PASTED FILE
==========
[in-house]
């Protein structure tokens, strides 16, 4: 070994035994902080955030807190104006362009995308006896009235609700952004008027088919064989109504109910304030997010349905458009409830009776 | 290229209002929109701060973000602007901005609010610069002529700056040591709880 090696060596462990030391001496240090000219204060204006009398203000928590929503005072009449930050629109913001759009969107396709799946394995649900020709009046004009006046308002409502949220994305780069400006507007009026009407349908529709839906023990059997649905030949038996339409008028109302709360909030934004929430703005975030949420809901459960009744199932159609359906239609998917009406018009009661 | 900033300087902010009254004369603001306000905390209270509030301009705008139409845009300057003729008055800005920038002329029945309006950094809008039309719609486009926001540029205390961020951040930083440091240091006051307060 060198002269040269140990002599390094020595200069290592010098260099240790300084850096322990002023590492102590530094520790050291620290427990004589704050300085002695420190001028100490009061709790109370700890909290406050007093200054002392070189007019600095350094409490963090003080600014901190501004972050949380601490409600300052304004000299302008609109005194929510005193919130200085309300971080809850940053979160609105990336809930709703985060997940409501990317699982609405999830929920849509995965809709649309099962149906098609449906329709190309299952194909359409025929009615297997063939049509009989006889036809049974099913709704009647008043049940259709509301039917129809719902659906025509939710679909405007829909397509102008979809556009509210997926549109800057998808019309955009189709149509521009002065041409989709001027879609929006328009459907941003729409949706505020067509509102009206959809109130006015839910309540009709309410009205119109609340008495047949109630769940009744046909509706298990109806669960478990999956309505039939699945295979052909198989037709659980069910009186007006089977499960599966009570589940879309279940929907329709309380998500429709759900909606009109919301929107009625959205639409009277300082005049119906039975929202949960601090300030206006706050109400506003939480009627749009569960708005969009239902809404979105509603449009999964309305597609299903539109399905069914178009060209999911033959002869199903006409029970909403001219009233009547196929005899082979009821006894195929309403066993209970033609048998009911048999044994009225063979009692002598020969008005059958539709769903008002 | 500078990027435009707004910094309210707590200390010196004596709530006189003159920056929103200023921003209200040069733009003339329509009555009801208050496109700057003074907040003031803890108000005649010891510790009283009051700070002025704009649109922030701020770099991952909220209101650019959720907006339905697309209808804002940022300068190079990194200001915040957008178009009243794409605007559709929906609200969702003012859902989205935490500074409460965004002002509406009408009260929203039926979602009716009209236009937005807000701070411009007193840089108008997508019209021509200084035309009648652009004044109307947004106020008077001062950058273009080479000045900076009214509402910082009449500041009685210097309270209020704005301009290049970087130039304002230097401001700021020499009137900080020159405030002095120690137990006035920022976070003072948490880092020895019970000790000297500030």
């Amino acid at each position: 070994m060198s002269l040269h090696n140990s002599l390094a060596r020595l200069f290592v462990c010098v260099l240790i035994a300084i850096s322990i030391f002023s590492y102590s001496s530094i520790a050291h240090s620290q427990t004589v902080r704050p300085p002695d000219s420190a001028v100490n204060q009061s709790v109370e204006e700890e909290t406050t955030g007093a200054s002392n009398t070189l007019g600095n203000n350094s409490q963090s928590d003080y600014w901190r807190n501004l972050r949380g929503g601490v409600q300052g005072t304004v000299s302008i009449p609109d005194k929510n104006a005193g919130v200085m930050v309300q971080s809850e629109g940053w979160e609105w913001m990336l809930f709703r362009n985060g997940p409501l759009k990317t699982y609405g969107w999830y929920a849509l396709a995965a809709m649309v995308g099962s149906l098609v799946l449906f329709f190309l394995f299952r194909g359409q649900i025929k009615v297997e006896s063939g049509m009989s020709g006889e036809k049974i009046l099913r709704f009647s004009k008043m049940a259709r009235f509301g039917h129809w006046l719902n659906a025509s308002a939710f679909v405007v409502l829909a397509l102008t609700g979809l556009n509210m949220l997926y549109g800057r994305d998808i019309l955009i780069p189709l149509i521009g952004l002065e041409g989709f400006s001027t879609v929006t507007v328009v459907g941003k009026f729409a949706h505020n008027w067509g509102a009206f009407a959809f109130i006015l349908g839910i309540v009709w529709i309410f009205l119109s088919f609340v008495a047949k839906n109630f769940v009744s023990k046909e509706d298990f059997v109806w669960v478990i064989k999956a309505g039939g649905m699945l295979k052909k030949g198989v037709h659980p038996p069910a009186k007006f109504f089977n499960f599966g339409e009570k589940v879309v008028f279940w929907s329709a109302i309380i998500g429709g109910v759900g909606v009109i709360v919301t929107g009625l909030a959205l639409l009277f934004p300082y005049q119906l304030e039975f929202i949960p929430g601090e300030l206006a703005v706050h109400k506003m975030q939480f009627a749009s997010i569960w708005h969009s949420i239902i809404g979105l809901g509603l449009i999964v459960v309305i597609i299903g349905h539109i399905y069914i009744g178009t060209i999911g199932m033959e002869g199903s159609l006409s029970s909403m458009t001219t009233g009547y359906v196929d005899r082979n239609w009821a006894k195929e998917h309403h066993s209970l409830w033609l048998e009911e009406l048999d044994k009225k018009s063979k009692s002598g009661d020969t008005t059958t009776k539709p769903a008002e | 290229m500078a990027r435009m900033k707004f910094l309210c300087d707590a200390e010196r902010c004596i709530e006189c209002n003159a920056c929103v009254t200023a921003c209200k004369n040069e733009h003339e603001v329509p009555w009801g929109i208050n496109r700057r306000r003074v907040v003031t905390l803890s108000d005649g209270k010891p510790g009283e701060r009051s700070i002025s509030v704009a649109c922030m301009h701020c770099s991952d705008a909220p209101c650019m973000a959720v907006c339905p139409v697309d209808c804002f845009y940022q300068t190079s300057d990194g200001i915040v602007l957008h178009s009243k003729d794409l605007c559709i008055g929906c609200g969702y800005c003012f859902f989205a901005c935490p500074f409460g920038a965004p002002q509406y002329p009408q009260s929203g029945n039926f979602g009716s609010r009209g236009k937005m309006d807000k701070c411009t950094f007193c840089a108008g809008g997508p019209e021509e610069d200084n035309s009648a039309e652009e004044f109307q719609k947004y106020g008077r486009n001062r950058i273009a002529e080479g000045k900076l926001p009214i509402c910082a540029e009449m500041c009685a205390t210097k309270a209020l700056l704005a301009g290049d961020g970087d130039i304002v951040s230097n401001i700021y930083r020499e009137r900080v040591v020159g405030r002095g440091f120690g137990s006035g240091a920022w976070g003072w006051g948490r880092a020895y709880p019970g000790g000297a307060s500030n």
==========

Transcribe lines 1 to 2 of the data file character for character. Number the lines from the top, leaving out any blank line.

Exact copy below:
[in-house]
């Protein structure tokens, strides 16, 4: 070994035994902080955030807190104006362009995308006896009235609700952004008027088919064989109504109910304030997010349905458009409830009776 | 290229209002929109701060973000602007901005609010610069002529700056040591709880 090696060596462990030391001496240090000219204060204006009398203000928590929503005072009449930050629109913001759009969107396709799946394995649900020709009046004009006046308002409502949220994305780069400006507007009026009407349908529709839906023990059997649905030949038996339409008028109302709360909030934004929430703005975030949420809901459960009744199932159609359906239609998917009406018009009661 | 900033300087902010009254004369603001306000905390209270509030301009705008139409845009300057003729008055800005920038002329029945309006950094809008039309719609486009926001540029205390961020951040930083440091240091006051307060 060198002269040269140990002599390094020595200069290592010098260099240790300084850096322990002023590492102590530094520790050291620290427990004589704050300085002695420190001028100490009061709790109370700890909290406050007093200054002392070189007019600095350094409490963090003080600014901190501004972050949380601490409600300052304004000299302008609109005194929510005193919130200085309300971080809850940053979160609105990336809930709703985060997940409501990317699982609405999830929920849509995965809709649309099962149906098609449906329709190309299952194909359409025929009615297997063939049509009989006889036809049974099913709704009647008043049940259709509301039917129809719902659906025509939710679909405007829909397509102008979809556009509210997926549109800057998808019309955009189709149509521009002065041409989709001027879609929006328009459907941003729409949706505020067509509102009206959809109130006015839910309540009709309410009205119109609340008495047949109630769940009744046909509706298990109806669960478990999956309505039939699945295979052909198989037709659980069910009186007006089977499960599966009570589940879309279940929907329709309380998500429709759900909606009109919301929107009625959205639409009277300082005049119906039975929202949960601090300030206006706050109400506003939480009627749009569960708005969009239902809404979105509603449009999964309305597609299903539109399905069914178009060209999911033959002869199903006409029970909403001219009233009547196929005899082979009821006894195929309403066993209970033609048998009911048999044994009225063979009692002598020969008005059958539709769903008002 | 500078990027435009707004910094309210707590200390010196004596709530006189003159920056929103200023921003209200040069733009003339329509009555009801208050496109700057003074907040003031803890108000005649010891510790009283009051700070002025704009649109922030701020770099991952909220209101650019959720907006339905697309209808804002940022300068190079990194200001915040957008178009009243794409605007559709929906609200969702003012859902989205935490500074409460965004002002509406009408009260929203039926979602009716009209236009937005807000701070411009007193840089108008997508019209021509200084035309009648652009004044109307947004106020008077001062950058273009080479000045900076009214509402910082009449500041009685210097309270209020704005301009290049970087130039304002230097401001700021020499009137900080020159405030002095120690137990006035920022976070003072948490880092020895019970000790000297500030």